Drainage Tile

Clay Tiles Solid State Inspections

Water is one of the natural enemies of our homes and it will follow the path of least resistance while flowing with gravity. If the path of least resistance leads to your homes basement, flooding is usually the end result. One of the best defenses against water entering our homes is the use of a drainage system, often called drainage tiles, to carry excess water safely away.

What is Drainage Tile?

Plastic Drainage Pipe

Closeup of Big O (ABS) Drainage Piping. Look closely and you can see perforations for water to penetrate.

The term drainage tile originated from the actual use of round hollow clay tiles that would be buried under the perimeter of the home. The tiles would be laid with a small gap between them which would allow water in the soil to penetrate into the piping and flow with gravity away from the home. More modern products follow the same principle but include various perforated plastic piping materials such as PVC and ABS. Drainage tile systems may also be called footing drains or perimeter drainage.

Drain piping is most commonly installed around the outside of the home but in some homes, particularly where drainage was added after original construction, the drains may be on the inside of the foundation wall.

What Makes Up The Full Perimeter Drainage System?

The piping material is only a part of the whole perimeter drainage system. Ideally, the drain piping is placed along side the lowest portion of the homes foundation wall around the entire home with a slight slope for gravity to drain the water away from the building. It is then covered with a layer of gravel to help prevent the pipe from plugging with debris and to make it easier for water to find the pipe perforations. Then the whole system is covered with a filter cloth to keep out small dirt and top soil is added to the level of the property.

The drainage water flows by gravity to a sump pit. Ideally, the sump pit is then connected by gravity to the municipal storm sewer. In rural areas, it is common for the water to discharge into a ditch which then flows away from the property. If the sump pit is below the level of the storm sewer, it may be necessary to have a sump pump assisting gravity by pumping the water high enough to flow away from the home. Sump pumps need electricity to operate which does increase the risk of flooding in a power outage.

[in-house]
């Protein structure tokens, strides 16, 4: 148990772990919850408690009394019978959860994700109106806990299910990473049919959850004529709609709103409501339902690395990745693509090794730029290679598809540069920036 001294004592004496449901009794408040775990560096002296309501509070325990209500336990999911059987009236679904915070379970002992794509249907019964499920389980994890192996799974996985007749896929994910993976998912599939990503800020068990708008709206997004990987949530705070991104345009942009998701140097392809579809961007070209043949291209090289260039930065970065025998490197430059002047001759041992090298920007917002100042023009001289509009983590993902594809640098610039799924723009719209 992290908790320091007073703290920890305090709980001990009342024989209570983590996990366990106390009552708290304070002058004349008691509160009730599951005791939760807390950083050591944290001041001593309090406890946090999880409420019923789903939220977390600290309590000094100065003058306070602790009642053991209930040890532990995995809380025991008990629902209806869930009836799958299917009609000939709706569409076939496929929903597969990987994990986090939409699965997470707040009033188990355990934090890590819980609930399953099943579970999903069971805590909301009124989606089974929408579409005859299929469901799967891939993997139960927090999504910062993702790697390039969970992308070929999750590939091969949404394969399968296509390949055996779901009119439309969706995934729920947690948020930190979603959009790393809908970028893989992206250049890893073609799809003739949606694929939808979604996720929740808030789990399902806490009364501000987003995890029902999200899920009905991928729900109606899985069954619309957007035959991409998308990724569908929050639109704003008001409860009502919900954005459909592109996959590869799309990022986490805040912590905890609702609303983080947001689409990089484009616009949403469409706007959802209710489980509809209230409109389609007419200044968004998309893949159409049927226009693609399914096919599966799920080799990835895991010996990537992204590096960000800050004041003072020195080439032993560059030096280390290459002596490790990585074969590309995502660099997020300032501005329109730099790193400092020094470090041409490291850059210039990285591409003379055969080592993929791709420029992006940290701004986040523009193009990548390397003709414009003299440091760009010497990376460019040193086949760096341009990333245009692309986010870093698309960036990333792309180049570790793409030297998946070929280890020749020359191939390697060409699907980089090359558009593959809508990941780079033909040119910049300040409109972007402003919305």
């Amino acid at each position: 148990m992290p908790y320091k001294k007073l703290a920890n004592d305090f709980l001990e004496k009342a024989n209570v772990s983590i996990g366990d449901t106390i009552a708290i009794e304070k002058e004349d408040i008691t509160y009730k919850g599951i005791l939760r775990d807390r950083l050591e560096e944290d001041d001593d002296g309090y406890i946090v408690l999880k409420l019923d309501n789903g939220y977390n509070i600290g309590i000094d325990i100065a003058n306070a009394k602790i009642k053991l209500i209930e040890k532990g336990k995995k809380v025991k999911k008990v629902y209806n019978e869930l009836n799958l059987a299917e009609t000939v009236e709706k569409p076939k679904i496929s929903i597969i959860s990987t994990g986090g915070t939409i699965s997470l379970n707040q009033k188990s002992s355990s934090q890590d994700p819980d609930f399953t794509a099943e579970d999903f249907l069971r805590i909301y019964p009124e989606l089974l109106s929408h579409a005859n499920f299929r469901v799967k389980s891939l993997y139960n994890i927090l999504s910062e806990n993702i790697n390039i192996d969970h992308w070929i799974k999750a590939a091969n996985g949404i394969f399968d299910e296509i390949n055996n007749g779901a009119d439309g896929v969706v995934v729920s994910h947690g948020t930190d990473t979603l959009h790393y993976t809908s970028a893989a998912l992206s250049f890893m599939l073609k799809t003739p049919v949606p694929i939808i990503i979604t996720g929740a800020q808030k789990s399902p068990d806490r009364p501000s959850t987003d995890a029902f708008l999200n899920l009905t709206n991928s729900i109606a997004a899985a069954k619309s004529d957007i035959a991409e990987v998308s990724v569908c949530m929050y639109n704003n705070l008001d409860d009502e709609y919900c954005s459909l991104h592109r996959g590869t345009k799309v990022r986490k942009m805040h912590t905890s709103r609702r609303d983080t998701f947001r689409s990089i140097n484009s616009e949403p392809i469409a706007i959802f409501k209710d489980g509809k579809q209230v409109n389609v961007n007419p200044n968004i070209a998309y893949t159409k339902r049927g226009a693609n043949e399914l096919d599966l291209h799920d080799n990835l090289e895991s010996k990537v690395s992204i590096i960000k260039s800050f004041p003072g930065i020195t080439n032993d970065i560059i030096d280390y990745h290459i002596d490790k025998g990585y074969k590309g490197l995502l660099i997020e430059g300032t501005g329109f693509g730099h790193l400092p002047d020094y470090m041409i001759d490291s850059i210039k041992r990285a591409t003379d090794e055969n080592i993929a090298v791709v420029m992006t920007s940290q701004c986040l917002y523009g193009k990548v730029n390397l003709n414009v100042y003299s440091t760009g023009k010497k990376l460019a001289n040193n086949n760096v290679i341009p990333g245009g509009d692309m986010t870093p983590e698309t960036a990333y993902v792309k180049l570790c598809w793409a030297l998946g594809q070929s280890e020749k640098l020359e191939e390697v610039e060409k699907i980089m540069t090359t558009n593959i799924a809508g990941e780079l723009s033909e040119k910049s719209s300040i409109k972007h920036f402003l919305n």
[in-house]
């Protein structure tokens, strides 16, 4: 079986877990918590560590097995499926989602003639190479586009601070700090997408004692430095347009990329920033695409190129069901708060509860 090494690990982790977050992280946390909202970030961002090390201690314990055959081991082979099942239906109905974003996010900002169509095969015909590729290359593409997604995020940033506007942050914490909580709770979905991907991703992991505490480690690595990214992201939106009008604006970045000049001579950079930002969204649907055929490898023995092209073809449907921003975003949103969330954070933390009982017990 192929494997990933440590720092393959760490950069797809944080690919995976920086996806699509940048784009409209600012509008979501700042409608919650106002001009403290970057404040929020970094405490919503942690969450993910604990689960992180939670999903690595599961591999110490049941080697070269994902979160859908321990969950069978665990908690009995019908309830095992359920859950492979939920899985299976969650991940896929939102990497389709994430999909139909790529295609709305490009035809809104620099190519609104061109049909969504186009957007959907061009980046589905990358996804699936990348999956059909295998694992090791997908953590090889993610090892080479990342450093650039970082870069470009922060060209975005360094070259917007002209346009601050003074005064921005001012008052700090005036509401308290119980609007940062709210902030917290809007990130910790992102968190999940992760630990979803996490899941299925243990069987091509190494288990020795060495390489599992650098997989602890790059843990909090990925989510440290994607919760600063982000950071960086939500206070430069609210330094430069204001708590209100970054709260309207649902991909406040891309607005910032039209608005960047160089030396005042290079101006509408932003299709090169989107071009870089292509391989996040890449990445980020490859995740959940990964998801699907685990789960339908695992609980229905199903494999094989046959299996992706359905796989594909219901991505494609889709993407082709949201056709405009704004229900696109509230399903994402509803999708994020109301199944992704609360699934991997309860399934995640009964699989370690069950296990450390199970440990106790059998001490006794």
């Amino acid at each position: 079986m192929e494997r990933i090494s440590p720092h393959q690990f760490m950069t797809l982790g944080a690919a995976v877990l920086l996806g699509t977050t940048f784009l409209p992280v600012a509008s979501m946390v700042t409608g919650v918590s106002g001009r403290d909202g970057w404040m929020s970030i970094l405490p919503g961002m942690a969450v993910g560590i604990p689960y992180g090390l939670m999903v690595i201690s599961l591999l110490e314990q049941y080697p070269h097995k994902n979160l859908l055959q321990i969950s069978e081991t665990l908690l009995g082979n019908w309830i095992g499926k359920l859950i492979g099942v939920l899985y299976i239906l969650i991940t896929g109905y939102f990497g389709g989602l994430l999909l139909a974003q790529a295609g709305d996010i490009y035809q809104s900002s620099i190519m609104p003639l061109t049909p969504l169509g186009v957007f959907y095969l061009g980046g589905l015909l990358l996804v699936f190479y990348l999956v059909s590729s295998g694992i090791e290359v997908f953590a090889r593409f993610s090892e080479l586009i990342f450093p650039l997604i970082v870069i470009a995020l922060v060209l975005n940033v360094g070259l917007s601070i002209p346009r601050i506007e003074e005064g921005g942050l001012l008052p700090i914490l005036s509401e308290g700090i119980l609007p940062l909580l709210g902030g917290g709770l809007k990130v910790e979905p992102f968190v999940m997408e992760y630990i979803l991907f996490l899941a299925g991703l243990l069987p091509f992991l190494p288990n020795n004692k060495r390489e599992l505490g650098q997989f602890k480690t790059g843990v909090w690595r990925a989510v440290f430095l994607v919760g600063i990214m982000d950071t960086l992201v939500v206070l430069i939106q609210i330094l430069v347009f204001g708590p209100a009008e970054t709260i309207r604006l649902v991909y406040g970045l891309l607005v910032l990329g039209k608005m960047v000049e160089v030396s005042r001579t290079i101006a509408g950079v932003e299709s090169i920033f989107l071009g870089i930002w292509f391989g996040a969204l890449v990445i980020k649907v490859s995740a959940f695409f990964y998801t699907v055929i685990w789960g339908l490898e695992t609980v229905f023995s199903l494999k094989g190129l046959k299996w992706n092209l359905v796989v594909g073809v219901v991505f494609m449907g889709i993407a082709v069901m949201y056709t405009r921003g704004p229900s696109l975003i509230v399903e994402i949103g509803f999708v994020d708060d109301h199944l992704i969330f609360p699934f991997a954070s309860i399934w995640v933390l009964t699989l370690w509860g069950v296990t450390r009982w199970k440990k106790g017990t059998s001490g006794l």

Should Roof Gutters and Downspouts Connect to the Drainage?

Some builders including Mike Holmes believe adding roof water to the drainage system is asking for trouble as concentrated water alongside the foundation or potential blockages increase the risk of wet basements. He typically recommends directing roof drainage onto the property. While that may be wise in Ontario, on the West coast of Canada we see so much rain that asking the water saturated property to also handle the roof drainage may cause site erosion from surface water flows. Properly designed and installed drainage systems on the west coast can support drainage from the roof water and in some municipalities it is required to prevent surface erosion into the municipal systems.

What is the Life Span of Drainage Systems?

Properly installed drainage systems should last the life of the building however this life span can be shortened by premature failure. Tile pipe drain systems are prone to collapse under weight or mechanical damage which could include original installation mistakes, shifting and settling soil, or the weight of heavy vehicles in shallow areas. Tree roots like to seek out the moisture in drainage systems blocking drainage and breaking pipes. It is also possible for pipes to become clogged from debris and soil carried in by water flow. Regular maintenance of your drains and sump pit can help keep drainage pipes flowing freely and help them last the life of your building.

How Can I Tell if My Drainage System Has Failed?

Depending on the slope of your property and the amount of perimiter drainage needed, it can be very difficult to determine if your drainage system has failed. If your property is heavily reliant on the drainage system, a failure could appear dramatically in the form of a wet basement or flooding on the exterior of the home. If you are suspicious of a failure in the drainage tile, call in an expert to ‘scope’ the tile to ensure it is functioning properly before more damage may occure.

What do Home Inspectors Look For with Drainage Tile?

Unfortunately, drainage systems are underground and not readily visible in a home inspection. Occasionally when there is a failure in the system, there may be clues a home inspector can see of this failure and they will recommend further analysis by a drainage contractor. It is particularly difficult to determine in dry weather if the drainage system is functioning correctly.

Final Thoughts

Our basements are like inside out swimming pools where we want to keep water on the outside and stay dry on the inside. Correctly functioning drainage systems will help the foundation walls drain water safely away before it has a chance to penetrate into our homes. If you have water penetrating into your basement or crawlspace, it is important to have a professional drainage and foundation expert investigate immediately to prevent more damage.

By James Bell - Owner/Operator of Solid State Inspections Inc.